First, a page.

The marathon, or indeed a half marathon like the Great North Run, has a pretty major breakdown effect on the body.
You'll have a lot of little tears in the muscle fibres, you'll lose about 2cm in height and you'll also be very dehydrated.
Sam Murphy, author of Marathon: From Start to Finish, explains how you can speed up the recovery process.
KICK-OFF THE REFUELLING
The important things to do are to eat something as soon as you finish and to start rehydrating - ideally not down the pub!
Your glycogen stores will be empty at the end of the race so it's important to get carbohydrate on board within half an hour of the end.
But have some protein too. This will enhance the amount of carbohydrate which will be taken into your glycogen stores.
There have been studies which claim that Vitamin C and Vitamin E help you to recover more quickly but eating fruit and vegetables is probably a good way of getting this rather than taking supplements.
KEEP WARM AND KEEP MOVING
Keep warm because you'll lose body heat very quickly. That's why they give you a foil blanket at the end so you should use it.
Foil blankets: Use them!
Don't stop still suddenly. Keep moving around for a bit after the race. And you shouldn't stretch too much for the same reasons as not having a massage - your muscles will be too damaged and sore.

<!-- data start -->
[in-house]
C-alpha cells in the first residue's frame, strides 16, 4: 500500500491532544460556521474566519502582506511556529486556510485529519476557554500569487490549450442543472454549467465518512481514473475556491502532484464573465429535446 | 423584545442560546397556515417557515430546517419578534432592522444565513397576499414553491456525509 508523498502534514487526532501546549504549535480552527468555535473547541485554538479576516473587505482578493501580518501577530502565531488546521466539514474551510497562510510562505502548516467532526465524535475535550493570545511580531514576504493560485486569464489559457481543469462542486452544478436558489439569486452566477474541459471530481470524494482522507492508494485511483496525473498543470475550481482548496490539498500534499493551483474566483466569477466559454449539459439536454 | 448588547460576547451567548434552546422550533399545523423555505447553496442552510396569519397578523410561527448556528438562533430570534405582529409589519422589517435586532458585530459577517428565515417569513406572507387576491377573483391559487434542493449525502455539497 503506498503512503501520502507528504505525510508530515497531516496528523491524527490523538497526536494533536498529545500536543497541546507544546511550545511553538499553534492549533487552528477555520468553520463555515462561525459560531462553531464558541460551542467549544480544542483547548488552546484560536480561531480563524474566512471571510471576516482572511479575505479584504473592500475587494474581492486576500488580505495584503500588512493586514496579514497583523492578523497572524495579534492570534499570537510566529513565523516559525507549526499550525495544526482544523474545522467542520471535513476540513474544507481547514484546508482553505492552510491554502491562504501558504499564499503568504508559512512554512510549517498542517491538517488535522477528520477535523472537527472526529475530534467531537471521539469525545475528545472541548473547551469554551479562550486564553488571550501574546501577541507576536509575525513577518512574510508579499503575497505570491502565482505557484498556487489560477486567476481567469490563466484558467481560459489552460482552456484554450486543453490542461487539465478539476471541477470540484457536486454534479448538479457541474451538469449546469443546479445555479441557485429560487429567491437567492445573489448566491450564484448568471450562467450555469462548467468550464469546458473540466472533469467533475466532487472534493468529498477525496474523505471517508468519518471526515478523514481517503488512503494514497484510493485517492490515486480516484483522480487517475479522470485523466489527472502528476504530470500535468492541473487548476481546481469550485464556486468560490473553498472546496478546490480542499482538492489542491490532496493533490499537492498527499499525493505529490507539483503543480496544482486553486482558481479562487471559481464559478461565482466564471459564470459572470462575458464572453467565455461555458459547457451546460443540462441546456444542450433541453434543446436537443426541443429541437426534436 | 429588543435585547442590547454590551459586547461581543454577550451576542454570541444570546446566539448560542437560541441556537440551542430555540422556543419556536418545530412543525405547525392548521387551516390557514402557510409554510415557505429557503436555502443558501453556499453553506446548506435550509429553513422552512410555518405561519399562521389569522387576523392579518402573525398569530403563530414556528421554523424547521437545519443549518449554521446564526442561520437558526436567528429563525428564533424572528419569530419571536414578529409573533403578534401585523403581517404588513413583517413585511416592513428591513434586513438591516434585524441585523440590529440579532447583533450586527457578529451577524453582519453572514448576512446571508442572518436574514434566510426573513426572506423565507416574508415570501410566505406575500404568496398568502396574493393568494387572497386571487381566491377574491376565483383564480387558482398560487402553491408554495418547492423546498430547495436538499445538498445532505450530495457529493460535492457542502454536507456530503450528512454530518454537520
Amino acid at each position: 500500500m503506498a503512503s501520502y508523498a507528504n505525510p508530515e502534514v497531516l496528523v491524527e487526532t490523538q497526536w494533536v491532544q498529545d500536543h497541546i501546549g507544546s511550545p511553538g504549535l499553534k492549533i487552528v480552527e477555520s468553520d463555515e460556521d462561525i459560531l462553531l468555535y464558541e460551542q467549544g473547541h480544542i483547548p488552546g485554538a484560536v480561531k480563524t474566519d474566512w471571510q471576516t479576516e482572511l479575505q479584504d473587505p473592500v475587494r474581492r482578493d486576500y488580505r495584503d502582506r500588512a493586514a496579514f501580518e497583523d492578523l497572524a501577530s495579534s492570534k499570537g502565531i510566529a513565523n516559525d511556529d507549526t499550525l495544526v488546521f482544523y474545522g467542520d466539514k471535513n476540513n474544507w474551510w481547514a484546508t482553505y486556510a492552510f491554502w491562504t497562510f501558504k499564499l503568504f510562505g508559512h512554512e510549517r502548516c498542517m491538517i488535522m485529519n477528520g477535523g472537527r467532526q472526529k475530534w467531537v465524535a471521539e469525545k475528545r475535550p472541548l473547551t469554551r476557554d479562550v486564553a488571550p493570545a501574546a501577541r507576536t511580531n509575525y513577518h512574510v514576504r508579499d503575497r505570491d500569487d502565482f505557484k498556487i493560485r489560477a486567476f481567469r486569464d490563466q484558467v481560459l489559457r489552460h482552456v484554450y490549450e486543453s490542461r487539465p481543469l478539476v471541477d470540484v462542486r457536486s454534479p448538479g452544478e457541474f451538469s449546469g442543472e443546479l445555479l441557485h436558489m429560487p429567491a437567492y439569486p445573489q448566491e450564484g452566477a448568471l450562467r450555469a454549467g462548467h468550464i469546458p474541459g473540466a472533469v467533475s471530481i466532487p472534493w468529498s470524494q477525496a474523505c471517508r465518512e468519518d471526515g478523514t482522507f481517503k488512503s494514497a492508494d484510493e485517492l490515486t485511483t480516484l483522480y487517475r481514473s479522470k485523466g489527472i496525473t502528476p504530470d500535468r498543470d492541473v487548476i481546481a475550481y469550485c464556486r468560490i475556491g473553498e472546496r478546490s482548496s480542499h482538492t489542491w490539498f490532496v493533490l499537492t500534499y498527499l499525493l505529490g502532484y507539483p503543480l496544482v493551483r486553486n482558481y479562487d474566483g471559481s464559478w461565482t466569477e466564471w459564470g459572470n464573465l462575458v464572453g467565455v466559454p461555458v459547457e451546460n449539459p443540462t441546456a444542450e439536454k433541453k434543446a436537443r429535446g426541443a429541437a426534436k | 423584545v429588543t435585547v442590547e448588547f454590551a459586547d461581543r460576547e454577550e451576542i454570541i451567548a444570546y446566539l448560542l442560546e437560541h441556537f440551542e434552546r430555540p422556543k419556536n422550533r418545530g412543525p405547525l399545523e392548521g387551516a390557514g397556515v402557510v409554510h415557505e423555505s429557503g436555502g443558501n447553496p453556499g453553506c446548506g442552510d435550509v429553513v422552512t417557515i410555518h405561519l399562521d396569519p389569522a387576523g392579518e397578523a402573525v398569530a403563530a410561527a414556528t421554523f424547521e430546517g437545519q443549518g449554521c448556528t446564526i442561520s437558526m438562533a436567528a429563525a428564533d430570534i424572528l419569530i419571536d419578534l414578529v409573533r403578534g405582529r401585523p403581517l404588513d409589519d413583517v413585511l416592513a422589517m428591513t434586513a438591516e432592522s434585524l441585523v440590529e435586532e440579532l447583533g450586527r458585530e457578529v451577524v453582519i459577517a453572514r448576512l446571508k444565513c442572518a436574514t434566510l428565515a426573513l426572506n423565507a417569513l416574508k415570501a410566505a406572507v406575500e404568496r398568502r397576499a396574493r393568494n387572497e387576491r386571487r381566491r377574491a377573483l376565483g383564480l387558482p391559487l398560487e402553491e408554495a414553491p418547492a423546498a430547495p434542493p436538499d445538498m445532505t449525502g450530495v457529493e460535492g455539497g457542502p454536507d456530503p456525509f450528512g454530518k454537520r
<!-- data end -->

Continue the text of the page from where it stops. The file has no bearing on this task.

Get out of your running kit and take in the atmosphere at the end of the race. Sit down, eat something, have a drink and enjoy the feeling of finishing.
DON'T LET THE BUGS GET YOU DOWN
A day after the race is not the best time to book a massage.
If you want one, leave it a few days because you need to give your muscles time to recover to get the benefit from a massage.
Your immune system will be very low for a few days after the race too, so if there's any bugs or colds going round you'll probably get them.
So spend a few days taking it easy. Ideally have a few days off work if you can and maybe take something that will boost your immune system like echinacea.
CELEBRATE YOUR ACHIEVEMENT
Don't be surprised if you feel a bit flat after the initial elation of finishing.
You've had this thing for four or five months of your life and everything's been gearing up for this day. Then when you cross the finish line - it's all over.
You can end up feeling a bit empty and depressed. So it's quite good if you can arrange to do something a couple of days afterwards like a celebratory drink or dinner or even a weekend away to give yourself something to look forward to.
It gives you a focus beyond the day because it can be quite a shock.
The other option is to look for your next marathon or half marathon to run in!